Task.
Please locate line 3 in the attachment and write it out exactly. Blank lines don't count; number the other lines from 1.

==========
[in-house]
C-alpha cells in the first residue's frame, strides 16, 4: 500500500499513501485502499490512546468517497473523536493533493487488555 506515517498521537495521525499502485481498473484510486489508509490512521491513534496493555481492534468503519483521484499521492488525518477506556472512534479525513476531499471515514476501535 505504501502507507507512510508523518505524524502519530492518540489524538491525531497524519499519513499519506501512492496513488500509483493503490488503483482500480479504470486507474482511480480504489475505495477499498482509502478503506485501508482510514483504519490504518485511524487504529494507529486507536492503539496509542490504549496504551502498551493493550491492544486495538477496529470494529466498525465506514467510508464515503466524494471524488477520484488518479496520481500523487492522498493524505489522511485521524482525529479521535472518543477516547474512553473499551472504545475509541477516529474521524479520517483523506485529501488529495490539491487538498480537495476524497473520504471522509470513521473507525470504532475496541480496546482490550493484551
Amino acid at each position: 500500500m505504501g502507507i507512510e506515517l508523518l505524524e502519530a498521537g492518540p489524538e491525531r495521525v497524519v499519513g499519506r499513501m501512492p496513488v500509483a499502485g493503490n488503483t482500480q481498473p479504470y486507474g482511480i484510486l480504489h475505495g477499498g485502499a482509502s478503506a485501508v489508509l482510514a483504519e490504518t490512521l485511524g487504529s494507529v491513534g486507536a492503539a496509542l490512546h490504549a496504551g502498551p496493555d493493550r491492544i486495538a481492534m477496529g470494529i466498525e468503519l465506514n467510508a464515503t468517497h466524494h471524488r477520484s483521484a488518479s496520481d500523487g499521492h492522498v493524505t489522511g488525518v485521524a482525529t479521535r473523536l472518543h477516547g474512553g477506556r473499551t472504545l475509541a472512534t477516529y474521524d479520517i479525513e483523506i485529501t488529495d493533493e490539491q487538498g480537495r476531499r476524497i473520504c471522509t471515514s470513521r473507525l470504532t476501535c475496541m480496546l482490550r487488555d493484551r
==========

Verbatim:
Amino acid at each position: 500500500m505504501g502507507i507512510e506515517l508523518l505524524e502519530a498521537g492518540p489524538e491525531r495521525v497524519v499519513g499519506r499513501m501512492p496513488v500509483a499502485g493503490n488503483t482500480q481498473p479504470y486507474g482511480i484510486l480504489h475505495g477499498g485502499a482509502s478503506a485501508v489508509l482510514a483504519e490504518t490512521l485511524g487504529s494507529v491513534g486507536a492503539a496509542l490512546h490504549a496504551g502498551p496493555d493493550r491492544i486495538a481492534m477496529g470494529i466498525e468503519l465506514n467510508a464515503t468517497h466524494h471524488r477520484s483521484a488518479s496520481d500523487g499521492h492522498v493524505t489522511g488525518v485521524a482525529t479521535r473523536l472518543h477516547g474512553g477506556r473499551t472504545l475509541a472512534t477516529y474521524d479520517i479525513e483523506i485529501t488529495d493533493e490539491q487538498g480537495r476531499r476524497i473520504c471522509t471515514s470513521r473507525l470504532t476501535c475496541m480496546l482490550r487488555d493484551r